Amir Johnson, Dwane Casey

Raptors coach Casey says he told team to foul when leading by three at the end of regulation. They did not.

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LOS ANGELES — It’s a great debate in NBA circles, and it’s one that makes for interesting conversation while breaking down what-if scenarios after the fact.

To foul or not to foul, when leading by three and the other team has possession of the ball in the game’s final seconds?

The Raptors were faced with this dilemma Friday night against the Lakers, leading 109-106 with L.A. inbounding the ball and 8.4 seconds remaining.

Kobe Bryant had just knocked down two extremely difficult looks from three-point distance to even get his team to this point, and Raptors head coach Dwane Casey knew that Bryant would likely be the one to get the ball and attempt to tie the game with one more heroic shot.

Casey’s instructions to his team were clear. The execution, however, left something to be desired.

“We were going to foul,” Casey said afterward. “To answer your question, we were going to foul. We were supposed to foul; we were instructed to foul. Two guys froze — I don’t know what happened, but we were going to foul. That was our game plan at eight seconds, no question about it.”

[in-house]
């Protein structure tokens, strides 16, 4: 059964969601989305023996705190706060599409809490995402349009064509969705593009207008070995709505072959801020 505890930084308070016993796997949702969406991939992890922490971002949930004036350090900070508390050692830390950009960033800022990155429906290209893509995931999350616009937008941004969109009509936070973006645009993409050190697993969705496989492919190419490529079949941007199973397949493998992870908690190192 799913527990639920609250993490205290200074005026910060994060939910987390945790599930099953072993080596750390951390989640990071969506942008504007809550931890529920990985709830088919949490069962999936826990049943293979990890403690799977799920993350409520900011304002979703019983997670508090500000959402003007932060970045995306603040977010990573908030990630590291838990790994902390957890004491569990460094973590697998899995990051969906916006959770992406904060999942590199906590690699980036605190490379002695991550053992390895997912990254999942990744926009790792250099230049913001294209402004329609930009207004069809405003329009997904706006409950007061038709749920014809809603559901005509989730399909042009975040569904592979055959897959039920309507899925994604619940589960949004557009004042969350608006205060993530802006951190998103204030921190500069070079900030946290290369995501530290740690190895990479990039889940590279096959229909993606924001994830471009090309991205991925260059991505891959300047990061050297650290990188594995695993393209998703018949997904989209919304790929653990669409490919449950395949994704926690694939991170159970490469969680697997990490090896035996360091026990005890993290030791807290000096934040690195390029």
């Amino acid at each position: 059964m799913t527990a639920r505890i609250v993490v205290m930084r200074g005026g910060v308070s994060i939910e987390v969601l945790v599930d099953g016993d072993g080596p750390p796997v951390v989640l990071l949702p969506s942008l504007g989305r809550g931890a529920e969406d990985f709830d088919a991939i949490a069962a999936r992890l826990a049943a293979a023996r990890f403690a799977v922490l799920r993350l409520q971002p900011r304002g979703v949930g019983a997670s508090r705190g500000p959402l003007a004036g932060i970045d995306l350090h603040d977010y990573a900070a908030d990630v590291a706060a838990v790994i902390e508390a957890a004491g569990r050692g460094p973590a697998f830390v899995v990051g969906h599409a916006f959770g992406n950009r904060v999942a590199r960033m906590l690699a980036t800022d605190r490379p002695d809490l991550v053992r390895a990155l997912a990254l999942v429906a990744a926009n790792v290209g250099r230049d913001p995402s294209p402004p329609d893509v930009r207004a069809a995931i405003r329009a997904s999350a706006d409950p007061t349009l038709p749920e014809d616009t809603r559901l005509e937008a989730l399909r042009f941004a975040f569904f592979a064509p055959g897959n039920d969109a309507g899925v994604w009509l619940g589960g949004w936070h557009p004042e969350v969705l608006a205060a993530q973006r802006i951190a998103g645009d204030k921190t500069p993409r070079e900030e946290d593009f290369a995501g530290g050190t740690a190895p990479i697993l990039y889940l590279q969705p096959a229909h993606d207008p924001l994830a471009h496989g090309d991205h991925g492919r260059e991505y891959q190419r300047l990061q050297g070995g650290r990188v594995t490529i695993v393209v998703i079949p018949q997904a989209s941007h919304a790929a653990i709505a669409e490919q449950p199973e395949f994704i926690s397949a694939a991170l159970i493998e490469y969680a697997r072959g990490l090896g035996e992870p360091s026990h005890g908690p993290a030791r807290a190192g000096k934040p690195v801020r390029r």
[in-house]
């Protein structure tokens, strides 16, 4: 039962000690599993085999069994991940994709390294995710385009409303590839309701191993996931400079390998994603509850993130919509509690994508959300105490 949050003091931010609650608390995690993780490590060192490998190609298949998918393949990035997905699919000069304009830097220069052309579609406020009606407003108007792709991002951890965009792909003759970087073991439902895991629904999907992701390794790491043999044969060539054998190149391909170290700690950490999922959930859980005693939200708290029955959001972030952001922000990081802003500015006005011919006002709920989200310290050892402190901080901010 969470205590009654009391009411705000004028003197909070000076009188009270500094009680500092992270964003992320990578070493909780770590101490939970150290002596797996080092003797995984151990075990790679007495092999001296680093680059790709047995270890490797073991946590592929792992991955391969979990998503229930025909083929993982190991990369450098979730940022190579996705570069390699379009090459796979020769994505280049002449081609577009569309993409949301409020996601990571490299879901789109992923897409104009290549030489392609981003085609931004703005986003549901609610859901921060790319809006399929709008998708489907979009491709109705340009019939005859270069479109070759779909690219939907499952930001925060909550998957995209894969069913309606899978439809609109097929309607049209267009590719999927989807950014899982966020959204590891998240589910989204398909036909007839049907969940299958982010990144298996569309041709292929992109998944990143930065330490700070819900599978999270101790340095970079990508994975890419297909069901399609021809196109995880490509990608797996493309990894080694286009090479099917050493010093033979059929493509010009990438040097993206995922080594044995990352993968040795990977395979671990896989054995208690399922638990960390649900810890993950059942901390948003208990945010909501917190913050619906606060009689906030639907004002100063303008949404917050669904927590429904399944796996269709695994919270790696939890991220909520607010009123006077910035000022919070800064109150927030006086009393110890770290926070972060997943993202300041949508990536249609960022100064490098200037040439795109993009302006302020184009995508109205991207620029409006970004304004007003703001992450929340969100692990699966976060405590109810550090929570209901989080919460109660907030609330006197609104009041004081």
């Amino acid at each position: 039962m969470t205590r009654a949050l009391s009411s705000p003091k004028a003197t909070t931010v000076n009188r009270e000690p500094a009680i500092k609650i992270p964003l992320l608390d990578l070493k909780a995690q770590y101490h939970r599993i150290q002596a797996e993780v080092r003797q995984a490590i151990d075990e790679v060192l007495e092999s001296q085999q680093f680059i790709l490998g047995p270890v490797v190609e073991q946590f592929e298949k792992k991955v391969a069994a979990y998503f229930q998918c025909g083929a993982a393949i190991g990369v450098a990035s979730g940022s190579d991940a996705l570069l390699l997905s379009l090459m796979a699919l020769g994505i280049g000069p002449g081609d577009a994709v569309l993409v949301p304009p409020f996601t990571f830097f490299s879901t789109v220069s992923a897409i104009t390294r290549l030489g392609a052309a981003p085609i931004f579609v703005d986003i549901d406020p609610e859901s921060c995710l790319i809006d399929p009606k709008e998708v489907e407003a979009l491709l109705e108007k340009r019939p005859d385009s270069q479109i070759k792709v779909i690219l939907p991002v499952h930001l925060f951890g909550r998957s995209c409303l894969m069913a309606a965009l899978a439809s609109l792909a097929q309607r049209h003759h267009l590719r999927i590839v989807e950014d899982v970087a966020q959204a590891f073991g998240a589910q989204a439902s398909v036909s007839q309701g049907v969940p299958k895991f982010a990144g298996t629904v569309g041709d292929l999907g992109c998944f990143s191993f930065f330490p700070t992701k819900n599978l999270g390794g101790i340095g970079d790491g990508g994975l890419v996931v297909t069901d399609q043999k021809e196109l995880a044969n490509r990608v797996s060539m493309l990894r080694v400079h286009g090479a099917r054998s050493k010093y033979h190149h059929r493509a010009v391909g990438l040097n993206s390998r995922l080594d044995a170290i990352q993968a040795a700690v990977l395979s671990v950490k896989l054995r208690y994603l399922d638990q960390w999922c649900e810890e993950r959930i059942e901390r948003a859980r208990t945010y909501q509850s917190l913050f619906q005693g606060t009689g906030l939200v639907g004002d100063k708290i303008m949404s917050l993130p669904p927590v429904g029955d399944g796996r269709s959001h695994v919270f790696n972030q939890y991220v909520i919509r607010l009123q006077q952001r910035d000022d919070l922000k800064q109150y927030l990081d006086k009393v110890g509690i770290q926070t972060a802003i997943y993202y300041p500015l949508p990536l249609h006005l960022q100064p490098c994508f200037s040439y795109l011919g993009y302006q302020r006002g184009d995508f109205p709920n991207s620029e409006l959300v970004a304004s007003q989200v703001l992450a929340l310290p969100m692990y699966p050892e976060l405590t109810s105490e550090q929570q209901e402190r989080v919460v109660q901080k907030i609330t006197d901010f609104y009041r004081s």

Bryant weaved his way through the defense to catch the ball, and once he did, Amir Johnson went for the pump fake, which left Bryant open to nail the game-tying shot. Johnson might have tried to reach out and commit the foul after he flew by Bryant, but by then he was too far out of position.

“He made a cut, I tried to foul him, but he made a good play,” Johnson said. “I missed him and he made a tough shot. Especially when we’re up three, we wanted to make him shoot free throws.”

The debate will rage on, but in practice the strategy is a difficult one to pull off. Players have to be cautious not to foul a player as he’s getting into his shooting motion, because a four-point play in that situation would spell disaster.

It was clear in this case that the players and their coach were on the same page in terms of what the plan was. But plans tend to change when one of the game’s best players has the ball in his hands with the game hanging in the balance.

Enjoy 50-best circus shots of last NBA season

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As of tomorrow, training camps around the league open, and all the focus goes to the 2016-17 season.

For fun, let’s look back one more time at last season — the 50 top circus shots of last season.

Stephen Curry driving the lane and throwing up prayers once he draws contact (and hitting them), there is Russell Westbrook throwing the inbounds pass off an opponent’s back, and so much more. Enjoy. Then let’s get on with next season.

To avoid trash talk, Steven Adams told Kevin Garnett he didn’t speak English

Kevin Garnett
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Kevin Garnett intimidates people. In the machismo-fueled world of professional sports nobody comfortably admits they were intimidated, but in the wake of Garnett announcing his retirement, a number of players stepped forward to say exactly that. And that KG trashed talked them fearlessly.

Oklahoma City’s Steven Adams found a way to avoid that — tell KG he didn’t speak English.

Brilliant.